The end of summer officially is upon us with the impending Labor Day weekend. That also means it’s time for our annual review of the state of the labor relations landscape. Compared to prior years, unions may have reason to be optimistic but it’s still a mixed bag for organized labor.
Let’s with the numbers. According to the Bureau of Labor Statistics:
“In 2021, the number of wage and salary workers belonging to unions continued to decline (-241,000) to 14.0 million, and the percent who were members of unions – the union membership rate – was 10.3 percent, the U.S. Bureau of Labor Statistics reported today. The rate is down from 10.8 percent in 2020 – when the rate increased due to a disproportionately large decline in the total number of nonunion workers compared with the decline in the number of union members. The 2021 unionization rate is the same as the 2019 rate of 10.3 percent. In 1983, the first year for which comparable union data are available, the union membership rate was 20.1 percent and there were 17.7 million union workers.”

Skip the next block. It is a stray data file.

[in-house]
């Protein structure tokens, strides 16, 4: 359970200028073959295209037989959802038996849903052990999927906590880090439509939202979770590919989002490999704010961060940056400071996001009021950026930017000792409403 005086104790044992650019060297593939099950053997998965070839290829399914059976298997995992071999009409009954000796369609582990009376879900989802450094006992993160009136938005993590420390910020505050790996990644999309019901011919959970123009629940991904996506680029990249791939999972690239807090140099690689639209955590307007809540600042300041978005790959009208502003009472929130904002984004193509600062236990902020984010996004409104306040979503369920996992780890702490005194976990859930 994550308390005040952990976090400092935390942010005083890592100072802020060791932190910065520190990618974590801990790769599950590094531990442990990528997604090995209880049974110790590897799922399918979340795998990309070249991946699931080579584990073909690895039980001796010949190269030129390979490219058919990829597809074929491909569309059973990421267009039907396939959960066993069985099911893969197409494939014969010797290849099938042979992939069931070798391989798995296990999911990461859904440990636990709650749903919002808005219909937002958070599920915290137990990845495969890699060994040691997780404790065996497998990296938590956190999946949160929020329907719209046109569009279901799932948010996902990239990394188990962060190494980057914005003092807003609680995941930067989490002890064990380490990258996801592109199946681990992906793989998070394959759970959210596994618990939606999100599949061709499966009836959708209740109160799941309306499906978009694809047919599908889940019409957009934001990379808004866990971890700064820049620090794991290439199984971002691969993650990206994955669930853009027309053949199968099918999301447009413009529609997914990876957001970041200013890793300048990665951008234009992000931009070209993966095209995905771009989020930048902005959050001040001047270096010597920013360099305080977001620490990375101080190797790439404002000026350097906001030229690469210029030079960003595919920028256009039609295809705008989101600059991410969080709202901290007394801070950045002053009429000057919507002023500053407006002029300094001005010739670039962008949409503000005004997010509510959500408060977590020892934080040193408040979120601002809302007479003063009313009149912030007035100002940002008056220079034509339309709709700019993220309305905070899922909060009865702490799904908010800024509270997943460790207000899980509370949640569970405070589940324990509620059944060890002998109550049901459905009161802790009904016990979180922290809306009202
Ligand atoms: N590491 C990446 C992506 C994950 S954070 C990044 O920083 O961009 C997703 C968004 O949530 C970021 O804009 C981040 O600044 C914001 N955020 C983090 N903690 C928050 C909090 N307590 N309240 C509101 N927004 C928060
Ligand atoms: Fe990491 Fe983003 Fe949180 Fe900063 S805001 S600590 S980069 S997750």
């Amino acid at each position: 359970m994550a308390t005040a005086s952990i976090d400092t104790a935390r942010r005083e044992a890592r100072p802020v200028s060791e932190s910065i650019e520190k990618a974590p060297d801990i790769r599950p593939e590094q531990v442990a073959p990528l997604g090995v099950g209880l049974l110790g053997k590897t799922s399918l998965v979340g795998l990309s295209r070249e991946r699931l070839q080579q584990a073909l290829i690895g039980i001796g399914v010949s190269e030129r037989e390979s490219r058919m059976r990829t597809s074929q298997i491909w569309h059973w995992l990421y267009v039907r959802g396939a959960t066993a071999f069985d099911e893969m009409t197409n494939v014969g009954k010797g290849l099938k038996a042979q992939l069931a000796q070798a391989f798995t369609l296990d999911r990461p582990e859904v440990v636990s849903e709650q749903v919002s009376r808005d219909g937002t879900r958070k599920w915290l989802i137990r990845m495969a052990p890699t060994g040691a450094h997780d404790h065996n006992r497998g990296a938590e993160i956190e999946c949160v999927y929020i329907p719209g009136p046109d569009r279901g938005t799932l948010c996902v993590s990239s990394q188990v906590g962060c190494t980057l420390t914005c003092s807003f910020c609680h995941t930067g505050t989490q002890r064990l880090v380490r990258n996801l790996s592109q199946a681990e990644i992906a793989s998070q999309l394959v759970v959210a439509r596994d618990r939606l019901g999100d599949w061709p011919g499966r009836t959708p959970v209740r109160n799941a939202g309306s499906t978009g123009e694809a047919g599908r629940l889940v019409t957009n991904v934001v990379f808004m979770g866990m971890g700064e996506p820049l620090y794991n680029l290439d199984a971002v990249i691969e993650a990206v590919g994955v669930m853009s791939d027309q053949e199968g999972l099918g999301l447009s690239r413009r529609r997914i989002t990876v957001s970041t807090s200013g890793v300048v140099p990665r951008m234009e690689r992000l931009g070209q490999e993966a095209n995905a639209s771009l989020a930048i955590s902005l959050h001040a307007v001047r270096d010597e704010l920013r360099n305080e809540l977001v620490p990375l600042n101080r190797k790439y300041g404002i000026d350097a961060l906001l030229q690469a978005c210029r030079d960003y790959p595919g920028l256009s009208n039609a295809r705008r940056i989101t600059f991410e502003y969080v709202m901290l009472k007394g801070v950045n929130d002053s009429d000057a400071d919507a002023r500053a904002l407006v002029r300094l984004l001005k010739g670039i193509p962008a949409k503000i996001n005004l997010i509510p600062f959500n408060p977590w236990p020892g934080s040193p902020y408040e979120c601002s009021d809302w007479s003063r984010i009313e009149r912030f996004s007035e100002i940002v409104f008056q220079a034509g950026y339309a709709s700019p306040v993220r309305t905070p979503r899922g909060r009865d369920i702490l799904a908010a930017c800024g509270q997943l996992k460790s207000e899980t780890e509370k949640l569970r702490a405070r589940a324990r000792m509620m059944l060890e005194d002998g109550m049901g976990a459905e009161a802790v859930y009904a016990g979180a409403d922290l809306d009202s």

While union membership numbers are at historical lows – per that data – there are indications unions’ fortunes may be turning around. Indeed, union petitions are up over 57% so far this year as compared to 2021. A big factor in this has been the nationwide Starbucks campaign, which has seen over 200 cafes vote in unions since December last year.
It’s not just Starbucks, though, as companies like Apple and Trader Joe’s and many other employers have seen union organizing activity this year. Given all these efforts, we may see union ranks start to swell.
Another reason for optimism among unions may be the friendly faces at the National Labor Relations Board (NLRB). NLRB General Counsel Jennifer Abruzzo has pushed for what are widely perceived as pro-union changes to labor law, such as increased back pay for terminated workers, broader definitions for “protected concerted activity,” and stricter requirements on employers when it comes to settling unfair labor practice charges. In addition, President Biden has appointed a three-member majority to the NLRB who come from pro-union backgrounds, and the “Biden Board” has just issued its first significant decision – a decision that makes it harder for employers to prohibit union insignia in the workplace.
2022 has been an interesting year on the labor relations front. We’ll see if the union organizing boom continues – and, if it does, what impact that will have on organized labor in years to come. Happy Labor Day.